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6 Steps To Crate Training Your Puppy

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Bringing home a new puppy can almost feel like bringing home a baby. Just like when you bring a baby home, you need to be prepared. This means getting supplies and equipment, doing research, and making crucial decisions about how you’ll raise your baby – or puppy.

Crate training is something that a pet owner will need to decide on very early in their puppy training. So, what is crate training, and why should you consider crate training your puppy? If you do decide to go ahead with crate training, what are six easy steps to get your puppy used to the crate?

Let’s find out.

What Is Crate Training, and Why Does It Help?

Crates are small dog cages, designed to be used indoors. They can provide a safe and comfortable space for your pet and can keep them safe and happy while you’re out of the room or even out of the house.

Some pet owners like to keep their puppies in a crate overnight, as it can minimize accidents and help your puppy to feel safe. Since dogs instinctively don’t want to do their business in their sleeping area, they’re more likely to hold their bladders until they can be let out of the crate.

Crates can also keep a puppy safe if you can’t keep an eye on them all the time. Puppies have a nasty habit of chewing cables and eating things that can harm them. Until your puppy is old enough to keep itself safe, it’s your responsibility as a dog owner to watch your puppy.

Of course, it isn’t realistic to think that you can always be watching your puppy. This is where crate training comes in handy. So, how can you get into crate training?

6 Easy Steps to Crate Training

Getting your puppy used to a crate can be tricky. Your pup, quite naturally, wants to be out with you, and they may bark, whine or howl. How can you handle this?

First of all, you need to approach crate training in the right way.

1. Choose the Right Crate

The first step to crate training is to choose a suitable crate. Your crate should be large enough for your puppy to stand up, lie down comfortably, and turn around. If you want to keep food and water in the crate, you might want to go for a bit more floor space.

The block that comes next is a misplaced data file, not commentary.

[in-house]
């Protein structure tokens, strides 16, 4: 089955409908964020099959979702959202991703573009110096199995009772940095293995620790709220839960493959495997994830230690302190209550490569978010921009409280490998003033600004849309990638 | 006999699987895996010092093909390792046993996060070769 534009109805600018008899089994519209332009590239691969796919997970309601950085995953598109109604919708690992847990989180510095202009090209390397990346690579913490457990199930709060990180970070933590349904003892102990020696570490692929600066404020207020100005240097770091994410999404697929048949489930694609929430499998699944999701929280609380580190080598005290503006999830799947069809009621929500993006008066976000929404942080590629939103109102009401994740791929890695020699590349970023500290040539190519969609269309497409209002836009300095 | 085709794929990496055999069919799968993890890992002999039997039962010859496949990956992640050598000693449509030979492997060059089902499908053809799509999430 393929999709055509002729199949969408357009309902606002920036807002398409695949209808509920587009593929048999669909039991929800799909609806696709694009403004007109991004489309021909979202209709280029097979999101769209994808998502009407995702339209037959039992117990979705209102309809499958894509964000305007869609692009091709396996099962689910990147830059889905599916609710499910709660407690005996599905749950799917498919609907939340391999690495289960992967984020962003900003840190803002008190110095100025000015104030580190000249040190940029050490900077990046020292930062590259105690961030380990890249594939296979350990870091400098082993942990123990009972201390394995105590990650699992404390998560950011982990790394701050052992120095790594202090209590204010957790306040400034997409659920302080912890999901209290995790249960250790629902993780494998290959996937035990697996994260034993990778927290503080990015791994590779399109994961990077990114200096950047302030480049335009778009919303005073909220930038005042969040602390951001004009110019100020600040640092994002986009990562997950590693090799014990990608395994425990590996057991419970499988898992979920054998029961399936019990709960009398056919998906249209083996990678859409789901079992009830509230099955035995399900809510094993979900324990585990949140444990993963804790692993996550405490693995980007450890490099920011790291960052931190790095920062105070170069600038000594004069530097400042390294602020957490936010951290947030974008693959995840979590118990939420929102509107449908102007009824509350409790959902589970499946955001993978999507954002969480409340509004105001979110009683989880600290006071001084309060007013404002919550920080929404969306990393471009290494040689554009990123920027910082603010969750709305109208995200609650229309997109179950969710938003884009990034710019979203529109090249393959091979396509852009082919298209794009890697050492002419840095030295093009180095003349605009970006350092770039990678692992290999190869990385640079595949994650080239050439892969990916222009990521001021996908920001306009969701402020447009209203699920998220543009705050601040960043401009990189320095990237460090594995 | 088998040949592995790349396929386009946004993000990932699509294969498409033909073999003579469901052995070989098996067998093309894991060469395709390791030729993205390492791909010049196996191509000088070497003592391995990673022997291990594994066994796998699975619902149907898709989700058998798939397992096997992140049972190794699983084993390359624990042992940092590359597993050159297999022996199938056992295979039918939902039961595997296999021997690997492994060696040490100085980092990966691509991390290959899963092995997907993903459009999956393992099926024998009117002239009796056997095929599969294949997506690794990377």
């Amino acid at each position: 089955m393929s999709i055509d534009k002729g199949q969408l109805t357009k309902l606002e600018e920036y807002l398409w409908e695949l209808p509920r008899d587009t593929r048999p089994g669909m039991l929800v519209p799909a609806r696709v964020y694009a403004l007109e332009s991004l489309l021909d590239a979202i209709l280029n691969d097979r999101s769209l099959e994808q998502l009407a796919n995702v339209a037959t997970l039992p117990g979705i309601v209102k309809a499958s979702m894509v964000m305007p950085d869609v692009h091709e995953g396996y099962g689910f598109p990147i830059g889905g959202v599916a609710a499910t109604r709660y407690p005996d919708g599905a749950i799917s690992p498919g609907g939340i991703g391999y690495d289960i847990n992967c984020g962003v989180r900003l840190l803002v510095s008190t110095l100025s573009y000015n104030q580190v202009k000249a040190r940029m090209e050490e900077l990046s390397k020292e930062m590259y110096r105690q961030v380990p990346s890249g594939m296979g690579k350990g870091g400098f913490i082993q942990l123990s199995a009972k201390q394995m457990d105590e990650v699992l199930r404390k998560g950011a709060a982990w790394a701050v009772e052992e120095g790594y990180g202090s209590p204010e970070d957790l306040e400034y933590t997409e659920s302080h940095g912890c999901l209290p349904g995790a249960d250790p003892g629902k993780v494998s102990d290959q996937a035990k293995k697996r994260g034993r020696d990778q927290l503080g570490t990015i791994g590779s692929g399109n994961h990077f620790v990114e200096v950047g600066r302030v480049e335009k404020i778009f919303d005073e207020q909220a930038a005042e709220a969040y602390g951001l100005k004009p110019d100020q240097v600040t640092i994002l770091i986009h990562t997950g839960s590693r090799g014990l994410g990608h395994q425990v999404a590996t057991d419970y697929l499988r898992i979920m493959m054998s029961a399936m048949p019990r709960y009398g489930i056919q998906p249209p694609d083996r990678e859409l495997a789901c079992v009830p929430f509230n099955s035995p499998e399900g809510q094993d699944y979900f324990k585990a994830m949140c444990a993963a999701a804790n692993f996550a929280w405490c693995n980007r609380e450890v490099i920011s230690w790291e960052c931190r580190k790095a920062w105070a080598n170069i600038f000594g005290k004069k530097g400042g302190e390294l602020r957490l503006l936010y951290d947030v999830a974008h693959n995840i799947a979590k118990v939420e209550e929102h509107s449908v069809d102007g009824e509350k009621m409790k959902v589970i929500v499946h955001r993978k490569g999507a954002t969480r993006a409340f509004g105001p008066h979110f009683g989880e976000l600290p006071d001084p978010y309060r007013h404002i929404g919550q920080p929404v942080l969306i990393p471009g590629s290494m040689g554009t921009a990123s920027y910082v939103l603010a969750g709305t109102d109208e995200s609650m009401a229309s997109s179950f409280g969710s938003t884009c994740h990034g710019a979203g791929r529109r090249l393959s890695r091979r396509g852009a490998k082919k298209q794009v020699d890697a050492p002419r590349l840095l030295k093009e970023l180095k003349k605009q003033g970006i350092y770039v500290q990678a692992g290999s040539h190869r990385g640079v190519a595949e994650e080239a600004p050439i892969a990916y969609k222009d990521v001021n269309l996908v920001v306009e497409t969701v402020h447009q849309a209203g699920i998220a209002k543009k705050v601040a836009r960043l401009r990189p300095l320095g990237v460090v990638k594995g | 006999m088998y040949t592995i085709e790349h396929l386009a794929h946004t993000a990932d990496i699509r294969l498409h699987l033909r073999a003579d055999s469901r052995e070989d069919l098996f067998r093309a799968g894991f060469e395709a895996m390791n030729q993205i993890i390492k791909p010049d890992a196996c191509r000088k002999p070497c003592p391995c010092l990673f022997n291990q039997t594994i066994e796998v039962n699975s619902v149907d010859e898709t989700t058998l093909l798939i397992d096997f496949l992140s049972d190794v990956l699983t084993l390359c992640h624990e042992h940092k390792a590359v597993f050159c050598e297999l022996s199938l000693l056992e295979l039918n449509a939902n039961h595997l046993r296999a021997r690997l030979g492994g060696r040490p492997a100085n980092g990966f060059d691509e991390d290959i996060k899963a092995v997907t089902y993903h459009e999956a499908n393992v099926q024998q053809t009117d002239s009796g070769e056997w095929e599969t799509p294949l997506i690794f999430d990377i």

Crates come in all different sizes, so you’ll need to choose one that’s the right size for your puppy. There’s no good buying a small crate for your Great Dane puppy, as your pup will outgrow its crate in a few months or even weeks.

On the other hand, buying an XXL crate for your toy Chihuahua could lead to the little dog feeling swamped and lost in the large space.

2. Place The Crate In A Good Spot

Choose a spot for your crate that’s away from direct sunlight or draughts, to keep your pup from getting too hot or cold. Consider practicalities, too – you don’t want your puppy’s crate getting knocked or jostled.

If you want your puppy to have some peace and quiet in their crate, consider putting the crate in a location that isn’t in a frequently used or busy area of the house, such as the living room or kitchen.

On the other hand, your puppy might get distressed if they don’t see you or your family nearby. At least to begin with, you might consider putting your puppy’s crate somewhere that they can see you.

Where you put the crate might depend on what sort of pup you have, and what is likely to calm them down or get them excited.

3. Make The Crate Comfortable

Next, you need to make the crate look comfortable and inviting. Put plenty of blankets and/or a dog bed inside the crate, so that your pup can sleep comfortably in there. Throw in a few dog toys, and possibly some treats.

You should always have water available for your pup in their crate, although be aware that they might knock over their water bowl and get their blankets wet.

Putting a blanket over the crate is a good idea to keep out draughts and create a snug little den for your pup, free from distractions.

4. Let Your Puppy Get Used To The Crate

Now that the crate is set up, it’s time to introduce your puppy to the crate. Don’t force your pup into the crate. Leave the door open, and let your pup explore on their own. You might want to put some treats or even your pup’s food inside the crate to tempt them inside. If your pup is used to getting their meals regularly inside the crate, they’ll be happier to go inside.

Resist the urge to quickly slam the door on your pup once they go inside – they might get scared and be reluctant to go inside next time.

5. Leave Your Puppy In The Crate for Short Periods of Time

Once your pup is familiar with the crate – and it smells like home to them! – you can try putting your puppy inside the crate and closing the door.

Your pup might whine and cry, but don’t let them out immediately, or your pup will learn that whining will get them out of the crate immediately.

Use treats and toys to make your pup’s crate time more fun, and experiment with leaving the room while your puppy is in the crate. Only leave them alone for five to ten minutes at a time and stay nearby. If your pup sounds really distressed, take them out and try again later.

6. Leave Your Puppy In The Crate for Longer Periods

Once your puppy is comfortable being in the crate for short periods of time, you can try leaving them in the crate for longer periods when you go out.

However, you don’t want to leave your pup in the crate for more than a few hours at a time. Dogs can be left on their own for longer as they get older, but realistically, you shouldn’t even leave an adult dog for more than, say, four hours at a time. Some dogs experience separation anxiety and can’t be left for more than a few hours.

Crate training can be a great way to keep your pup safe when you’re not around, and it can also provide them with their own personal safe space. Why not give it a try?

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